If you cannot have fresh meat, then you can get healthy deli options, such as roast beef, or shredded roast chicken. Cook them for a few minutes to make sure that it gets rid of all the bacteria.
When you are pregnant you must avoid any steak, beef, sausages, burgers, roast meat, that is not cooked to doneness. Meat that you can eat while you are pregnant must not have any traces of pink and must be cooked to an internal temperature of 165 degrees 0 Fahrenheit (2).
Ham is from pork, hence carrieshence, carries a risk of causing toxoplasmosis. Pork has parasites that can make you sick and cause miscarriage, stillbirth, and birth defects (2).
Cured and unfermented meat is usually uncooked. To be sure, you must consult the package before you eat.
You can eat ham that says it was fully cooked on the package or if you heat it to high temperature to make it safe.
You can eat cooked pepperoni and cold-cooked roast ham. You must also avoid all types of pate and cured or fermented meat such as Parma ham and salami during your pregnancy. Sources of Toxoplasma infection include the ingestion of undercooked or inadequately cured meat containing encysted parasites or the uptake of soil (3). All ready-to-eat meats products, such as cooked, cured and/or fermented meats and sausages, are also high risk foods regarding Listeriosis (1).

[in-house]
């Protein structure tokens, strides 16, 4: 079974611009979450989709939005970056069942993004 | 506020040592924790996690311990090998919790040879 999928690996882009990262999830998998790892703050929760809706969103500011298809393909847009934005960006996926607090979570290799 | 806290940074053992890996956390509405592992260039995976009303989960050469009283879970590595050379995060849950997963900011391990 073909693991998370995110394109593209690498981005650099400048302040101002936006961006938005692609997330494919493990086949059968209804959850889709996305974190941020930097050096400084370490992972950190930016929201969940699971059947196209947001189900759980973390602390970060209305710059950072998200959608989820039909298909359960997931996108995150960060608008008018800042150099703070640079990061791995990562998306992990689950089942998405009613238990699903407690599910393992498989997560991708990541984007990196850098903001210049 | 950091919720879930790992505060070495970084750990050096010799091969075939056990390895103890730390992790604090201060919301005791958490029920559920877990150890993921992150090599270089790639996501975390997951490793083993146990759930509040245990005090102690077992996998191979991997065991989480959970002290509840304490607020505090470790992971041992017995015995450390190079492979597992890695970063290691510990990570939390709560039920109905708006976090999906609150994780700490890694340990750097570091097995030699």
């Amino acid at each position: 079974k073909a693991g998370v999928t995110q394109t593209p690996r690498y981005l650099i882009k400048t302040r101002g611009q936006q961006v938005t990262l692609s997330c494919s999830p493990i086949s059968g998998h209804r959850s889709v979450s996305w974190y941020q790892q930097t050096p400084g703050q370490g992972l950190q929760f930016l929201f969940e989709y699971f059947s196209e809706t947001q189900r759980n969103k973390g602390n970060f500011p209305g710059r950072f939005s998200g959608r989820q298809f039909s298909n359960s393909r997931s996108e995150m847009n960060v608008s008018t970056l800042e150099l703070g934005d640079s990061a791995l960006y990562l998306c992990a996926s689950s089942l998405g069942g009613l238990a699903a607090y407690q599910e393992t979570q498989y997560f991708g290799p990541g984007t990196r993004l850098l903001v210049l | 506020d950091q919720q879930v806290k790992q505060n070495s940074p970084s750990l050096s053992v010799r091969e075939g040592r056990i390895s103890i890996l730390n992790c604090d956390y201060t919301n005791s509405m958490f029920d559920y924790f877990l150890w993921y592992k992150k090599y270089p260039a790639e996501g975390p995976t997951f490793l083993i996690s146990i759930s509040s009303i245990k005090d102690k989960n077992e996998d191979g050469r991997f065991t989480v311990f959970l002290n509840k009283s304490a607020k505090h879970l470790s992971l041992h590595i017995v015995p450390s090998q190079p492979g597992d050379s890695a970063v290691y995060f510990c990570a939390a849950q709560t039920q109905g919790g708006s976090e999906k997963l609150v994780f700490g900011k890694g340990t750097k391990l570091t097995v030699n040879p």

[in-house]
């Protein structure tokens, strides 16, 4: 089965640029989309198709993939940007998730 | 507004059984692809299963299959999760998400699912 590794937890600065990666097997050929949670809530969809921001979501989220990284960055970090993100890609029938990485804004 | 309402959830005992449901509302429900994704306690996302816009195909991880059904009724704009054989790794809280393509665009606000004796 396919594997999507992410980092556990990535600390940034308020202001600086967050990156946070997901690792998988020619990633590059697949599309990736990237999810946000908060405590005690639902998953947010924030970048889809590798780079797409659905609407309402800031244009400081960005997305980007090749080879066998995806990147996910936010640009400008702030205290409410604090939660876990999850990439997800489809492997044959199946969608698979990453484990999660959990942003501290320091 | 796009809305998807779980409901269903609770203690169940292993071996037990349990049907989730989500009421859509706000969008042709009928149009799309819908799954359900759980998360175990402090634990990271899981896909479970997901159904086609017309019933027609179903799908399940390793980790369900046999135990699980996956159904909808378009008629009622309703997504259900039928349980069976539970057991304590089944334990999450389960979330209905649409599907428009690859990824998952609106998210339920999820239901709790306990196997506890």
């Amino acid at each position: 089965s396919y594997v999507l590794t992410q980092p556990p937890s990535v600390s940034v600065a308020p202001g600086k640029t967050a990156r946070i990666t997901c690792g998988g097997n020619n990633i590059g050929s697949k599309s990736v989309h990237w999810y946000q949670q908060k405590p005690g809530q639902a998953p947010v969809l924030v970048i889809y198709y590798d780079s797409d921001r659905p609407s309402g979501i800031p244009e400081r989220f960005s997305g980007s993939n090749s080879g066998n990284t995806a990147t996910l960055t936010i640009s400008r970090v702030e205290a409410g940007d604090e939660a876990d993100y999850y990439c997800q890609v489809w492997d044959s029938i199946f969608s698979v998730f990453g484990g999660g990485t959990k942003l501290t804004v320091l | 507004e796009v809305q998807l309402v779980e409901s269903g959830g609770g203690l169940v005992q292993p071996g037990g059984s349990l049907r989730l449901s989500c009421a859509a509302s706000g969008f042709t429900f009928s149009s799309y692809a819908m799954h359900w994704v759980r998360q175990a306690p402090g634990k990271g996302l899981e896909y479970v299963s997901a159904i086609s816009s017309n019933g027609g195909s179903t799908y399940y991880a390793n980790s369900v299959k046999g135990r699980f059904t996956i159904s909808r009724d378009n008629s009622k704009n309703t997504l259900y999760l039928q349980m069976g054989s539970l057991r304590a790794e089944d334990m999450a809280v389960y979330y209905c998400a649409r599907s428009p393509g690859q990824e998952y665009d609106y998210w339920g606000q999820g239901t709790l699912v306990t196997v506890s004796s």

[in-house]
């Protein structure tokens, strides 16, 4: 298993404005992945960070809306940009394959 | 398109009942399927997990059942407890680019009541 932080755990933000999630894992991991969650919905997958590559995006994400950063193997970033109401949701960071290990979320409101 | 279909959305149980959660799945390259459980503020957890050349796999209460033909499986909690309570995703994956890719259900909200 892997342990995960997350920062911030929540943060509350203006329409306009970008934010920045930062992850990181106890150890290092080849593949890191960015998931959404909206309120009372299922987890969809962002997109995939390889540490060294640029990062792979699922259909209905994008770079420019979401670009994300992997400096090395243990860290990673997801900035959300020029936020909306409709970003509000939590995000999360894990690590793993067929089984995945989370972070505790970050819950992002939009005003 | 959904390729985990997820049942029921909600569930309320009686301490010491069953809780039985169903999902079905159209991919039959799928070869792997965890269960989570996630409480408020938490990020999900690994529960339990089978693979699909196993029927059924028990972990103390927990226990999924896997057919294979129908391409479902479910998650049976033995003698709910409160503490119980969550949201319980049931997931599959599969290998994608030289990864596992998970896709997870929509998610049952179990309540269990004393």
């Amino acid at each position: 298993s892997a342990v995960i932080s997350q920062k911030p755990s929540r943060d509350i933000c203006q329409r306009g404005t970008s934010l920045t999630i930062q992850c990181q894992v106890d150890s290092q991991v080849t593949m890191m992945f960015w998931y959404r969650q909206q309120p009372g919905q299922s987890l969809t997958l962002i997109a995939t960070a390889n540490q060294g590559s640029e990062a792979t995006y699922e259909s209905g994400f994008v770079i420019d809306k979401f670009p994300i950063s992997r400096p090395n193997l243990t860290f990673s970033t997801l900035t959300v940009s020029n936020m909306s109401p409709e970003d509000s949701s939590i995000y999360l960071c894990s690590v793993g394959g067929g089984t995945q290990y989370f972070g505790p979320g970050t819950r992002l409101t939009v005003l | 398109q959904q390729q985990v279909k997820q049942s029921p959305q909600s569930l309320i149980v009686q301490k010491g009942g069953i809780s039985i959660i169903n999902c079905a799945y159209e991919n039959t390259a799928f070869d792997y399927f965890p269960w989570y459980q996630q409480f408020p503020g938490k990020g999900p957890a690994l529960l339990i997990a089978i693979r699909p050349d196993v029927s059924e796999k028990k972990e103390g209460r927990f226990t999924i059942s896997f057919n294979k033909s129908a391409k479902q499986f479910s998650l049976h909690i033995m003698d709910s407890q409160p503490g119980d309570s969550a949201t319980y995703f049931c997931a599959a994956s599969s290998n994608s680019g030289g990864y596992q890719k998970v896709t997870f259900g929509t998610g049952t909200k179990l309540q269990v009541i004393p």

Also, if you freeze your pork dishes, prior to cooking, it makes it safer. Freezing your ham for four days immobilizes the parasites, but it does not kill them. Be sure to cook it thoroughly before eating (2).
Other FAQs about Ham that you may be interested in.
In this brief guide, we answered the question, can you eat Christmas ham off the bone when pregnant? We discussed reasons to avoid Christmas ham off the bone and the things to keep in check if you eat Christmas off the bone.
- Chukwu, Emelda E., and Francisca O. Nwaokorie. Listeriosis knowledge and attitude among Pregnant Women attending a tertiary Health Institution, South western Nigeria. Adv Infect Dis, 2020, 10, 64-75.
- FOOD SAFETY For Pregnant Women, Their Unborn Babies, and Children Under Five. 2022. US Food and Drug Administration.
- Kijlstra, Aize, et al. Toxoplasma gondii infection in animal-friendly pig production systems. Invest ophthalmol visual sci, 2004, 45, 3165-3169.
- Sullivan, Gary A., et al. Inhibition of Listeria monocytogenes using natural antimicrobials in no-nitrate-or-nitrite-added ham. J food protect, 2012, 75, 1071-1076.
- Lucarini, Massimo, et al. Micronutrients in Italian ham: A survey of traditional products. Food Chem. 2013, 140, 837-842.